"Why, this is lucky! I'm so glad to see you all!" said Arthur Beaufort, with that silver-ringing tone and charming smile which are to the happy spring of man what its music and its sunshine are to the spring of earth. "You must dine with me at Verey's. I want something to rouse me to-day; for I did not get home from the Salon* till four this morning."

*[The most celebrated gaming-house in Paris in the day before gaming-houses were suppressed by the well-directed energy of the government.]

"But you won?"

"Yes, Marsden. Hang it! I always win: I who could so well afford to lose: I'm quite ashamed of my luck!"

"It is easy to spend what one wins," observed Mr. Marsden, sententiously; "and I see you have been at the jeweller's! A present for Cecile? Well, don't blush, my dear fellow. What is life without women?"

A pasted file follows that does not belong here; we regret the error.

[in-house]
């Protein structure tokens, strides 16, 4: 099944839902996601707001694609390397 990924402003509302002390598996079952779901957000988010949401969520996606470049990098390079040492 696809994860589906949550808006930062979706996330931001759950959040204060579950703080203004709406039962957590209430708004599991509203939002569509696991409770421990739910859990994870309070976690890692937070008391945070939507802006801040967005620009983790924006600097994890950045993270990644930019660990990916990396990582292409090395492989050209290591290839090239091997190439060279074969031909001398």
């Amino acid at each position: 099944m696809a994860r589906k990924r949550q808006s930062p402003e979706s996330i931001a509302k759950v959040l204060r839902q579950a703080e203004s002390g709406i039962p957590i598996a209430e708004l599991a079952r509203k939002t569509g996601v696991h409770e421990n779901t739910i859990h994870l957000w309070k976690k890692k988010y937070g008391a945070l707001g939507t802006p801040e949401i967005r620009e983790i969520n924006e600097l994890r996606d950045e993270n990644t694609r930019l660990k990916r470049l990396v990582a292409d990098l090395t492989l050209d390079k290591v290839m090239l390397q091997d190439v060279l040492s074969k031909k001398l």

"And wine?" said a second. "And play?" said a third. "And wealth?" said a fourth.

"And you enjoy them all! Happy fellow!" said a fifth. The Outcast pulled his hat over his brows, and walked away.

"This dear Paris," said Beaufort, as his eye carelessly and unconsciously followed the dark form retreating through the arches;—"this dear Paris! I must make the most of it while I stay! I have only been here a few weeks, and next week I must go."

"Pooh—your health is better: you don't look like the same man."

"You think so really? Still I don't know: the doctors say that I must either go to the German waters—the season is begun—or—"

"Or what?"

"Live less with such pleasant companions, my dear fellow! But as you say, what is life without—"





"Ha! ha. 'Throw physic to the dogs: I'll none of it!'"